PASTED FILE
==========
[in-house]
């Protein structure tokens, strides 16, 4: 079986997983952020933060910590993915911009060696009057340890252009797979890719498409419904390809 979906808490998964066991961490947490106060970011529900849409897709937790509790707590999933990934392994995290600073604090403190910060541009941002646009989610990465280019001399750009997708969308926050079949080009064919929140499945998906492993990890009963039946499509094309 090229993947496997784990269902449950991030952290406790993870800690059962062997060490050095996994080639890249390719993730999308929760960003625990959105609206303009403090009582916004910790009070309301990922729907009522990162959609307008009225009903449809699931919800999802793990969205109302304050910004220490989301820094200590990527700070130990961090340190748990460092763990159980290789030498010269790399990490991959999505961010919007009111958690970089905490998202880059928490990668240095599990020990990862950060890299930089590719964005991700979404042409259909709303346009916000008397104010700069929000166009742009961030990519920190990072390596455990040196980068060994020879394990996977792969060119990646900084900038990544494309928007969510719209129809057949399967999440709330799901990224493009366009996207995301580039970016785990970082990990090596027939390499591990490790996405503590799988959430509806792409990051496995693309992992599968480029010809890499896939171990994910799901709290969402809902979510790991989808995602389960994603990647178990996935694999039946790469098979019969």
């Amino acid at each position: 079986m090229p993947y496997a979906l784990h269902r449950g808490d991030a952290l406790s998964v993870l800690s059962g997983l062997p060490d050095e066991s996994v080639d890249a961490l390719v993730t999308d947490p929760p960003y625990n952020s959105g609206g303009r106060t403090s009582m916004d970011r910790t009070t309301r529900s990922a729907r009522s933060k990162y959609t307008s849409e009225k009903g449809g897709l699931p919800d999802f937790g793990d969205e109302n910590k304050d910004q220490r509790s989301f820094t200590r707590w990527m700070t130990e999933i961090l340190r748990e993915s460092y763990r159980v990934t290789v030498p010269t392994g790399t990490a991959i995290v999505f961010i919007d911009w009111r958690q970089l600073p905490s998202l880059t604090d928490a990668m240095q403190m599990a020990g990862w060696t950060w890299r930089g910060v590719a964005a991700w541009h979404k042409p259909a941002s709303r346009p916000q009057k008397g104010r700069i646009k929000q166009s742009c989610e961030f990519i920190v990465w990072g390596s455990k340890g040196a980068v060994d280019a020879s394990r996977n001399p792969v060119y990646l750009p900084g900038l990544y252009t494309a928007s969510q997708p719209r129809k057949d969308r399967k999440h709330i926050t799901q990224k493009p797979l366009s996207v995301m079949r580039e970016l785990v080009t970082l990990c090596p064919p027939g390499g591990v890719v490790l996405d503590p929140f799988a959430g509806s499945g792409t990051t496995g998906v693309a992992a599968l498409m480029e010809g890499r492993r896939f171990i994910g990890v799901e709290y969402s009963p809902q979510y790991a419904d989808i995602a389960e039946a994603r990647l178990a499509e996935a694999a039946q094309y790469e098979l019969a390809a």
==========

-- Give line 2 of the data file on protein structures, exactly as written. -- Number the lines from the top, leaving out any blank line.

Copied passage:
């Protein structure tokens, strides 16, 4: 079986997983952020933060910590993915911009060696009057340890252009797979890719498409419904390809 979906808490998964066991961490947490106060970011529900849409897709937790509790707590999933990934392994995290600073604090403190910060541009941002646009989610990465280019001399750009997708969308926050079949080009064919929140499945998906492993990890009963039946499509094309 090229993947496997784990269902449950991030952290406790993870800690059962062997060490050095996994080639890249390719993730999308929760960003625990959105609206303009403090009582916004910790009070309301990922729907009522990162959609307008009225009903449809699931919800999802793990969205109302304050910004220490989301820094200590990527700070130990961090340190748990460092763990159980290789030498010269790399990490991959999505961010919007009111958690970089905490998202880059928490990668240095599990020990990862950060890299930089590719964005991700979404042409259909709303346009916000008397104010700069929000166009742009961030990519920190990072390596455990040196980068060994020879394990996977792969060119990646900084900038990544494309928007969510719209129809057949399967999440709330799901990224493009366009996207995301580039970016785990970082990990090596027939390499591990490790996405503590799988959430509806792409990051496995693309992992599968480029010809890499896939171990994910799901709290969402809902979510790991989808995602389960994603990647178990996935694999039946790469098979019969």